When you finally sit down with an estate planning attorney to create your estate plan, you will likely be asked a series of standard questions that will help your attorney determine what needs and goals you have for your estate plan. One question that has recently become a standard question is “Do you have any genetic material stored?” Not surprisingly, this catches many people off guard; however, in the 21st century, it is becoming an important estate planning concern.
Advances in medicine and technology have come a long way toward helping once infertile couples conceive children. Often, this involves extracting and storing sperm, eggs and/or embryos. Not surprisingly, most couples in the process of realizing the dream of becoming parents are not thinking about legal issues like who owns the stored sperm, eggs, or embryos.
If, however, one of the partners dies, the issue can become the source of confusion or conflict. What happens, for example, if your husband dies in the middle of the infertility process but he still has sperm stored that could be used to fertilize a stored egg and impregnate you? Do you have the legal right to go ahead with the procedure?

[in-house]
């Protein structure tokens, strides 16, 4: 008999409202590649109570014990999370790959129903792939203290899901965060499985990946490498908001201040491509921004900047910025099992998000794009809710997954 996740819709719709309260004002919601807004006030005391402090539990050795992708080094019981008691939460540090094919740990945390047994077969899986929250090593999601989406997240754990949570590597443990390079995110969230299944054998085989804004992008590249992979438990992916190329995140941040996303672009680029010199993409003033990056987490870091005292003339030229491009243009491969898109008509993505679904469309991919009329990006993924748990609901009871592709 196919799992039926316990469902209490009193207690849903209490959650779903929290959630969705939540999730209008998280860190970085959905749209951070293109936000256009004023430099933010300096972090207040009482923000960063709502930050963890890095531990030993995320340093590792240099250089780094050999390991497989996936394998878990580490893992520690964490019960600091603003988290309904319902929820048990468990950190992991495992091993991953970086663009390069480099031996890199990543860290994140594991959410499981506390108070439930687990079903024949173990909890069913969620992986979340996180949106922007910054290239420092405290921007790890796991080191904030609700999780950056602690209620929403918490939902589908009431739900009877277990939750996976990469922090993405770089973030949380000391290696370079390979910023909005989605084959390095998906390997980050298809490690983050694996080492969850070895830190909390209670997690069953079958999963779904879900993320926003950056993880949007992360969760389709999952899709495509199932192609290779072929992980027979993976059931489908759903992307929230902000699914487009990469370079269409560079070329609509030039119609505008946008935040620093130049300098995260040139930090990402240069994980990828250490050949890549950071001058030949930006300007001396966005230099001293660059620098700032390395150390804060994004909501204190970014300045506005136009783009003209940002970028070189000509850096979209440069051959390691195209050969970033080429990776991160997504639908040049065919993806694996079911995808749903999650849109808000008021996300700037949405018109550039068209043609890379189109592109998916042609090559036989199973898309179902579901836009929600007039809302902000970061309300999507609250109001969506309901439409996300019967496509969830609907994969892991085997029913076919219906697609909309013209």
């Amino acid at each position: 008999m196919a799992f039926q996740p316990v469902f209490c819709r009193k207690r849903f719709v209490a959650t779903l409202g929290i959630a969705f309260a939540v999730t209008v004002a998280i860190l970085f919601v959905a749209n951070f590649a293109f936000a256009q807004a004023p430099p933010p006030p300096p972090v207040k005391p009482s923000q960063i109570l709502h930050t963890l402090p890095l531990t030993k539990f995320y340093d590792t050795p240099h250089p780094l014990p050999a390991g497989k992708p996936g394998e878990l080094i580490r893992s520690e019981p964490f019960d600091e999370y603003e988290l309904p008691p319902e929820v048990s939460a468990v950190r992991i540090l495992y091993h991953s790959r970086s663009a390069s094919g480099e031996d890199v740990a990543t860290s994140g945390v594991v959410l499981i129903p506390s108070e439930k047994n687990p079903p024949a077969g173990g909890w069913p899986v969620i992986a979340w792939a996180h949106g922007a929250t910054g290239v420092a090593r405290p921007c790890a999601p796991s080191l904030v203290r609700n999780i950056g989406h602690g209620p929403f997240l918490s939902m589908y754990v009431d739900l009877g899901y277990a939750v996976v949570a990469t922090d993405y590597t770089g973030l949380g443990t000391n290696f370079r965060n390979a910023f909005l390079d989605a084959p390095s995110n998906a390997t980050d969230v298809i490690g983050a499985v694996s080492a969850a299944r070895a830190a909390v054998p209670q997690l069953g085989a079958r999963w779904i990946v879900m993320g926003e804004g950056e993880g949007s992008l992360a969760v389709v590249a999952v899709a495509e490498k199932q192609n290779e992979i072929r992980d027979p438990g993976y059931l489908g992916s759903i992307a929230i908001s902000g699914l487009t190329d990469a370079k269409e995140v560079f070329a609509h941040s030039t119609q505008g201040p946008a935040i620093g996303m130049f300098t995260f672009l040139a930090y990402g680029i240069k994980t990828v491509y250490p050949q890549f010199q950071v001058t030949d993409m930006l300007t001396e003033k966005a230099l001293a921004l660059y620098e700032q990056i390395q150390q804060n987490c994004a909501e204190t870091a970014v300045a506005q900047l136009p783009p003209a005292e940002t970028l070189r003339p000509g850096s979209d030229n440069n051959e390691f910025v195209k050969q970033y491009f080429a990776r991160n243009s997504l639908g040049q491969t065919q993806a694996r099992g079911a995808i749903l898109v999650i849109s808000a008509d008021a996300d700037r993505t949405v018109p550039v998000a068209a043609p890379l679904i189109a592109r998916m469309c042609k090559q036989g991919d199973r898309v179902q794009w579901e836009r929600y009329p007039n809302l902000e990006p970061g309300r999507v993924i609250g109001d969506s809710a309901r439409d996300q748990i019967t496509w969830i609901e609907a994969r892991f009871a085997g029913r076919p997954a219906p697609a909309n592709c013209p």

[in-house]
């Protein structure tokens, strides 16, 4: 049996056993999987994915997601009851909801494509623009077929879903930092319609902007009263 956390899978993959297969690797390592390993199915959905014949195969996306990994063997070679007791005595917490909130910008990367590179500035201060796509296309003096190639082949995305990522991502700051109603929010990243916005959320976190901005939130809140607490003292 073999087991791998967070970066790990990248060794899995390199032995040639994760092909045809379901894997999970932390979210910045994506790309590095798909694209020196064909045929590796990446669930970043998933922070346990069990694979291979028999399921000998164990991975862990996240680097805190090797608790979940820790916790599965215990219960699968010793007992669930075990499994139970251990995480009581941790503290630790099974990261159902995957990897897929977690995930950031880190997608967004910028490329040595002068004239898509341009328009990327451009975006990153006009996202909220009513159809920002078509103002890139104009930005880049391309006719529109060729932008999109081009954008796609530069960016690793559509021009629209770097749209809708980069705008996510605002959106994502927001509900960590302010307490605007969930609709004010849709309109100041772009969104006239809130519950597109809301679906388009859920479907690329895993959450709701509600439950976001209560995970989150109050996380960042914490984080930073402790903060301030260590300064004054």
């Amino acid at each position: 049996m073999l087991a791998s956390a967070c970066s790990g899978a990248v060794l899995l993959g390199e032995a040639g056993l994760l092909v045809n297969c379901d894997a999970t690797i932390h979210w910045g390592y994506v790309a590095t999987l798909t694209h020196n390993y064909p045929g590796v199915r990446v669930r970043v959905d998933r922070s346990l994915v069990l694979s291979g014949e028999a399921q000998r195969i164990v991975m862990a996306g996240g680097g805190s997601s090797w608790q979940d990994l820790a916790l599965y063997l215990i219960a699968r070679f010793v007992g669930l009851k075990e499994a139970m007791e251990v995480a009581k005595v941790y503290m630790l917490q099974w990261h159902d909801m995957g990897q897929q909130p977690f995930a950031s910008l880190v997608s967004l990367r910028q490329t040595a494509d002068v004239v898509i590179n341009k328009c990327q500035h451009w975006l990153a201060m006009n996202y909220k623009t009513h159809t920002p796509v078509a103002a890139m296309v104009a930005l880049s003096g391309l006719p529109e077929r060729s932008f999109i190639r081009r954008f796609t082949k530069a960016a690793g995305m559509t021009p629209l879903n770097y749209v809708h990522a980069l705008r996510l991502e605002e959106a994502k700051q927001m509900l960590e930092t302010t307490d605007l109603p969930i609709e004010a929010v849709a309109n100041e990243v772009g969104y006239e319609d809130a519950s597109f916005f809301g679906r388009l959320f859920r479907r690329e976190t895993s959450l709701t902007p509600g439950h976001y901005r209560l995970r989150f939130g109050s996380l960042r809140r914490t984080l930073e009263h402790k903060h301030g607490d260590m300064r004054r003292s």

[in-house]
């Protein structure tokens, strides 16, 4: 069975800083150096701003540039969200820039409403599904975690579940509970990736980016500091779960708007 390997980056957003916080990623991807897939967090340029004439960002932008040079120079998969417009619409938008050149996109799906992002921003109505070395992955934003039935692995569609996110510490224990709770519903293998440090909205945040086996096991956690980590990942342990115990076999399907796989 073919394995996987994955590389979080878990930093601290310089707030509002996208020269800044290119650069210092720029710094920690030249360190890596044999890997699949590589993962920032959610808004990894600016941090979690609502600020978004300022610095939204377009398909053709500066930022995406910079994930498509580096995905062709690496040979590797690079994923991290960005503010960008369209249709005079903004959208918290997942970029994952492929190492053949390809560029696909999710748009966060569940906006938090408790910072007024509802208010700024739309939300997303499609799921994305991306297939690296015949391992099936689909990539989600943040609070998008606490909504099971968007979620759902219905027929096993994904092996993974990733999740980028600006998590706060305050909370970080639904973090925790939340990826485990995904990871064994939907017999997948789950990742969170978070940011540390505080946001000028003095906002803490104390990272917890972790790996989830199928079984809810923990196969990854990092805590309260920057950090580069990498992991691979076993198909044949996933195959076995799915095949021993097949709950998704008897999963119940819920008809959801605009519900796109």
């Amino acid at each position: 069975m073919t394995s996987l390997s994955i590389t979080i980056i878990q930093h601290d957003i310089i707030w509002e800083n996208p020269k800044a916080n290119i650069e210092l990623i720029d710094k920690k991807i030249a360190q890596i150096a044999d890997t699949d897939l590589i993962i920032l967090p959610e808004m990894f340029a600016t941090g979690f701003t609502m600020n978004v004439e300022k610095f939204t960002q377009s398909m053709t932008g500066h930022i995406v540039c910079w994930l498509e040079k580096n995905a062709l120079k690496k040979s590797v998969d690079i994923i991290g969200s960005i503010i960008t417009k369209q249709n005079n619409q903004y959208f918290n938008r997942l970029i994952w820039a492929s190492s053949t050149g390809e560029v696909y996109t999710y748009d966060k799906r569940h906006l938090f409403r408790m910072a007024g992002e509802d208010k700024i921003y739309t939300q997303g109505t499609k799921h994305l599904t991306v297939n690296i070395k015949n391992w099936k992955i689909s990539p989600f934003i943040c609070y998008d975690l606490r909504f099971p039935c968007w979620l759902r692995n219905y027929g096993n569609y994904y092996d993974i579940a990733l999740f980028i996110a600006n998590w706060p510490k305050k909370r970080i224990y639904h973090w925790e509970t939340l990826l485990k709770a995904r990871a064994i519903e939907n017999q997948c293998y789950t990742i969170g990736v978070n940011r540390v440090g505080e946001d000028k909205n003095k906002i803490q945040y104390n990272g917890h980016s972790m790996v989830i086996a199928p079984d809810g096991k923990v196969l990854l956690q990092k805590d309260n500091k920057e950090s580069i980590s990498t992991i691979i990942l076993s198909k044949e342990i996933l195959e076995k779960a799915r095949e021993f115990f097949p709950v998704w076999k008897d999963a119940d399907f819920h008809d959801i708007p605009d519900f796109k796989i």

Issues surrounding stored genetic material have been litigated in courts throughout the country and as high up as the U.S. Supreme Court. Given the newness of the issues, chances are that they will continue to be litigated for years to come.
One thing you can do, however, to prevent confusion and conflict within your family in the event of your unexpected death is to be sure that you inform your estate planning attorney about any genetic material that you have stored, or plan to store, and make sure that you address it in your estate plan.
The Law Offices of Barton P. Levine is a member of the American Academy of Estate Planning Attorneys.